Johny Hendricks goes off about WADA/VADA testing and Georges St-Pierre before UFC 167

Sarah Glenn

In a media scrum leading up to his title fight at UFC 167, Hendricks tried to explain what happened regarding the additional drug testing that was supposed to happen before the fight.

Shortly after the announcement of their title fight at UFC 167, Welterweight champion Georges St-Pierre proposed additionally drug testing leading up the fight to challenger Johny Hendricks. St. Pierre named the Voluntary Anti-Doping Association to oversee the testing process. Hendricks initially agreed to the testing, but a perceived "red flags" in favor of the champ forced him to withdrawal. Hendricks and his team proposed WADA standard testing to be done under the Nevada State Athletic Commission, but St. Pierre's camp wouldn't agree to that. So, the whole thing fell apart with GSP continuing under the VADA testing.

Following the UFC 167 open workouts, Hendricks participated in a media scrum. During the scrum a reporter pushed Hendricks on the testing issue. Hendricks defended his position (via MMA Fighting):

"I'm not going to lay my life into [St-Pierre's] hands," Hendricks said. "I said WADA. WADA is so much tougher than VADA. They don't do drug tests where he just ‘randomly' gets tested the first time a camera is around. WADA, you're scheduled for 3-4 months, and they have to know exactly where you're at. And if you don't show up within an hour of when they call you, you fail."

"I don't care if he passes," Hendricks continued. "I don't care if he took the drug test. I want him to be the best GSP he can be. If that's on something, that's on something. If that's not, that's not. I'm not sweating."

"The last six years, he's been accused," Hendricks said. "It's an accusation. Word of mouth is very powerful. He knows that, I know that. If I sit there and I know, if I win this belt, I will definitely go to WADA, because I can afford it. If we're going to drug test, let's do the hardest, toughest drug testing out there. that's WADA. They do everything. They hold your sample for 12 years. If any new testing comes out, in that testing, they retest it. If you fail, you're dirty. ... If you want to be on it, be on it. If you're not, who cares? Don't drag my name through the mud because the last six years you were scared to do it."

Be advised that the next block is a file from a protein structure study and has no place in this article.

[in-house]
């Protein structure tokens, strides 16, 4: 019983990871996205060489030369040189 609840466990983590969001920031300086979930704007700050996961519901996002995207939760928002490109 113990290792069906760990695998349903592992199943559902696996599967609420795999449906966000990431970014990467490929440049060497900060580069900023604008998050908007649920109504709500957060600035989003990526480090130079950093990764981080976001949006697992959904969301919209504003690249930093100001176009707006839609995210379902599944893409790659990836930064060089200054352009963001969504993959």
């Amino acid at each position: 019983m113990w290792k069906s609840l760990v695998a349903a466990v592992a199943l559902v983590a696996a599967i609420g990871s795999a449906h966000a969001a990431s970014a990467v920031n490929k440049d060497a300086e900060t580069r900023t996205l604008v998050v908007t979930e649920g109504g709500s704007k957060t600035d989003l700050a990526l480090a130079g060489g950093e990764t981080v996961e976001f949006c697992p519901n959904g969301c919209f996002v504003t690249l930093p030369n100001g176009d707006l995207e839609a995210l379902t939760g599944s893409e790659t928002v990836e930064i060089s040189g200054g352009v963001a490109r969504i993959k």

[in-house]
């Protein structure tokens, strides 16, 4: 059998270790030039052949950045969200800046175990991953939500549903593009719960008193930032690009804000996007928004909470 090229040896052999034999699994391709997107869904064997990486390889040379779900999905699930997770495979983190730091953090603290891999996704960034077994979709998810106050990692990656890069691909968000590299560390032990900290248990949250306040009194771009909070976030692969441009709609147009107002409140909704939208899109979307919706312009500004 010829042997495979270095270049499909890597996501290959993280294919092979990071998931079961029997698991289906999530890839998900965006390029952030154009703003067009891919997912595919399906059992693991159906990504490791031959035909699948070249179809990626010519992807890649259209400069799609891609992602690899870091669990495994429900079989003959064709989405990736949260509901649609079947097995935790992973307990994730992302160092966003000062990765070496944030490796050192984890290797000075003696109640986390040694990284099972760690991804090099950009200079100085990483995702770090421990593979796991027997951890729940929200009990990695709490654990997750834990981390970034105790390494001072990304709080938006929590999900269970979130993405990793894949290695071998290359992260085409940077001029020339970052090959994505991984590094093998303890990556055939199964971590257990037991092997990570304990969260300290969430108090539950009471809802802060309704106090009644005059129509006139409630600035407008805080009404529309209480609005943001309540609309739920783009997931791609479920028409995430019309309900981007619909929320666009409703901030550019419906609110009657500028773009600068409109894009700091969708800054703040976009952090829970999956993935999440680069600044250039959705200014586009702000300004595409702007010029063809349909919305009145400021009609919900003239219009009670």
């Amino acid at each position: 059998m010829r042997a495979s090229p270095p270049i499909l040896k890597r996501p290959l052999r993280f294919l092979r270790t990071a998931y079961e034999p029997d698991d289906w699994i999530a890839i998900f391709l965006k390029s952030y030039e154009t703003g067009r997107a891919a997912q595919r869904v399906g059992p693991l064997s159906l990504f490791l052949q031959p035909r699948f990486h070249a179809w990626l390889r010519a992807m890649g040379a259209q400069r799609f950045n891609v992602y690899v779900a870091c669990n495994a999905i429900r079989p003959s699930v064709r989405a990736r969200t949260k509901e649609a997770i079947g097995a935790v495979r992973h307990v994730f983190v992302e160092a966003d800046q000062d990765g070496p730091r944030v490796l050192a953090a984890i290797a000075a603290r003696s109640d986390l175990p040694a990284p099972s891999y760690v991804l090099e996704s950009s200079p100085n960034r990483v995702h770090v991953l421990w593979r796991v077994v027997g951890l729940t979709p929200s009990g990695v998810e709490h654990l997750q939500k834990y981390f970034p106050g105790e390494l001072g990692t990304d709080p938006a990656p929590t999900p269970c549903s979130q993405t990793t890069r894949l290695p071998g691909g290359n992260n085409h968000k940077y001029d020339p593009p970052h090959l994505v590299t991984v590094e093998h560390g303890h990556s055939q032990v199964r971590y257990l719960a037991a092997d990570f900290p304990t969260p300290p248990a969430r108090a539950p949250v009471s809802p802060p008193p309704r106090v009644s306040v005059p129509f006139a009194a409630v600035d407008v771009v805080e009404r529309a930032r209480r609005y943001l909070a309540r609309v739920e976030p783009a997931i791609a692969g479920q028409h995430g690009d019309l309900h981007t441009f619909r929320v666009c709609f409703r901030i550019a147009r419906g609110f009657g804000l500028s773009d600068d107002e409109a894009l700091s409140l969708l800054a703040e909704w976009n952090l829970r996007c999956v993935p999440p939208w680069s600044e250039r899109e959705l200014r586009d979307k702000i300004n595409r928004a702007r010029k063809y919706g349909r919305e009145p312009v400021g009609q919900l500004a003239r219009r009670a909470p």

First, let's clarify Johny's statements a bit. WADA doesn't do any testing. They're an organization that sets the world standard for testing and procedures. Rather, the Nevada State Athletic Commission would have ordered the nature of the testing to be done by WADA standards.

Concerning VADA being prejudiced, this isn't the first time it's come up, but it doesn't really make sense. About this same time last year, Roy Nelson and Shane Carwin were supposed to undergo VADA testing (also done by WADA standards), but another perceived bias by Carwin's camp led to that being stopped. First, Nelson had announced that the testing was a go before Carwin had officially agreed. Then, an article posted on the site villianizing Carwin as a steroid user was published by the site. Following the two incidents, Carwin and his camp decided VADA wasn't an organization they trusted despite an explanation being released by the company.

While the situation definitely didn't look good for VADA in that instance, falsifying the testing does not make sense for a business who's sole purpose is to do the best possible testing. Additionally, the testing isn't done by VADA employees. It's done by technicians of the WADA accredited labs. So, for VADA to actually act on these perceived biases, they'd have to act against the long term goals of their business and get employees of an independent organization to act in kind.

Regardless of how the testing debacle played out, Hendricks and St. Pierre will face each other at UFC 167 on Saturday night. The event will take place at the MGM Grand Garden Arena in Las Vegas, NV.

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